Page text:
Can it make you sick?


Still worrying about the 2015 viral experiment claiming that beards contain more feces and bacteria than toilet seats?

You may not have as much to worry about as you think. This “study,” according to Snopes, was not a real research study. It had more to do with tabloid headlines than science.

Yes, beards can harbor bacteria, but clean-shaven skin can too. Also, not all bacteria pose a threat to your health.

Just as you wash the skin on your face, hands, or buttocks to keep it clean and free of harmful bacteria, you’ll also want to practice good hygiene by keeping your beard clean.

Read on to learn more about how beards can get dirty, as well as some tips on good beard hygiene.

The infamous 2015 “study” claimed that beards were dirtier than toilets. Another small study published in 2018 suggested that beards were dirtier than dogs.

But don’t take the mower out yet.

A 2014 study analyzed samples from 409 hospital workers, divided into two groups based on their facial hair. Those in the facial hair group, most of whom had beards, were less likely to harbor bacteria than their clean-shaven counterparts.

The researchers suggested that the reason could be micro-trauma to the skin caused by shaving. Tiny abrasions on the skin that occur when you shave can harbor and grow bacteria, which can potentially lead to infection.

What does all this mean? In a nutshell, no significant evidence suggests that beards are inherently dirty.

A dirty beard can make you sick if bacteria thrive in your beard, such as Staphylococcus and Enterococcusenter the bloodstream through a cut or other opening, says board-certified dermatologist Dr. Anna Chacon.

To put it simply, you probably won’t get sick just from sporting a dirty beard or rubbing near a beard.

Letting his beard get dirty is not a good idea, of course. All the same, you encounter bacteria all day long. Even potentially harmful strains won’t make you sick unless they manage to find their way into your body.

For this reason, Chacon recommends periodically checking your skin for hidden cuts and sores that can open the way for bacteria. She also recommends practicing good hand hygiene, which can, of course, limit the spread of germs and reduce the risk of infection.

Most people touch their face quite often. According to a 2015 studypeople touch their faces about 23 times per hour.

Although no research specifically explores how often people touch their beards, researchers have found that people most often touch their hair, cheeks, mouth and chin – all close places. of your beard area.

Does a beard increase the risk of COVID-19?

A beard may not directly increase your risk of contracting the coronavirus that causes COVID-19, or any other virus, for that matter. But your beard box make any mask you wear less effective, reducing your protection against coronavirus.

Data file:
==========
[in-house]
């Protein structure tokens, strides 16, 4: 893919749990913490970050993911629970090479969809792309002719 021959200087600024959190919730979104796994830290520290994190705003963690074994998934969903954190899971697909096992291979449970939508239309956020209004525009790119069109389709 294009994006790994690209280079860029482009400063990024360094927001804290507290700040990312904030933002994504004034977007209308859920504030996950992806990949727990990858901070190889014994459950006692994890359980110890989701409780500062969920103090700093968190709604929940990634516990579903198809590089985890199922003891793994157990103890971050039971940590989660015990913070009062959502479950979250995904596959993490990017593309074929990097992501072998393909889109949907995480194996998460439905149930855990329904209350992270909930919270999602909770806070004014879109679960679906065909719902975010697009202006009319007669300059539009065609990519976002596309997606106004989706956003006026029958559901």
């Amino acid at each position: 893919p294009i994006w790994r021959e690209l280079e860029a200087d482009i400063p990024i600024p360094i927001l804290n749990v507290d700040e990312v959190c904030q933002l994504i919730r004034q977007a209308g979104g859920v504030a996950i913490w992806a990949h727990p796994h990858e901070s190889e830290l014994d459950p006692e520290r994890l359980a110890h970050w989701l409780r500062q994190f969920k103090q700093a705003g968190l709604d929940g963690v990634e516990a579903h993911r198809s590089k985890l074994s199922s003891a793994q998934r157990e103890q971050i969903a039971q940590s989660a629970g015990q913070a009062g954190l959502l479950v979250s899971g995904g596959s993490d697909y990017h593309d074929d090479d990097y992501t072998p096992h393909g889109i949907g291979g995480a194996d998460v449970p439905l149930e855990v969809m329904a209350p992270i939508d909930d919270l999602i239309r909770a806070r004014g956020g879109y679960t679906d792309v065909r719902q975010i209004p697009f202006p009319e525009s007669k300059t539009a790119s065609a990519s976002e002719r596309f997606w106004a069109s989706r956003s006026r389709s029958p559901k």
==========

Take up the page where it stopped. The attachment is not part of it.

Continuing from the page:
Research from 2020 suggests that facial hair may affect respirator fit. The more facial hair you have, the less adequate the fit. Without a good seal, respiratory protection decreases.

It doesn’t just make you more susceptible to viruses. It can also leave you vulnerable to harmful gases, particles, and vapors, something to keep in mind if you work in an occupation that requires you to wear a properly fitted respirator.

Whether you’re rocking a tidy goatee or a long, bushy beard, keeping your facial hair clean is important — for aesthetic reasons as well as for health reasons.

Sweat, pollutants like dust and pollen, and food can easily accumulate on your beard, making it less good and even less smelly. And that’s before we consider the potential health impact of a dirty beard.

We’ve already discussed the potential for infection if bacteria enter your bloodstream through an opening in your skin. But also remember that when you don’t wash your beard, the skin underneath doesn’t get clean either. Over time, this can lead to:

All of the above can increase the likelihood of skin breakouts.

Not sure where to start to keep your beard clean?

Chacon recommends washing your beard two to three times a week with shampoo and using a wide-tooth comb regularly. Remember to check your skin from time to time for cuts and sores.

Some other beard care tips to consider:

  • Choose a gentle beard shampoo or wash designed for your skin type.
  • Wash your beard more often, even daily, if you sweat a lot or come into contact with dirt or other contaminants.
  • Moisturize your beard to soften the hairs so they are less likely to irritate your skin.
  • Change your razor blade regularly. Try replacing the blade every five to seven shaves.
  • Keep your grooming tools in good working order by cleaning, drying and storing them properly. Follow all instructions provided by the manufacturer.

Find more do’s and don’ts for grooming your beard here.

No, your beard probably isn’t as dirty as your toilet seat. Even so, it never hurts to put some effort into keeping it clean.

Regular washing and brushing doesn’t just help keep your beard feeling fresh and fresh. They also go a long way in preventing the buildup of dirt and germs.

Adrienne Santos-Longhurst is a Canada-based freelance writer and writer who has written extensively on all things health and lifestyle for over a decade. When she’s not cooped up in her writing shed looking for an article or interviewing medical professionals, she can be found frolicking around her seaside town with her husband and his dogs or wading on the lake trying to master the stand-up paddle board.


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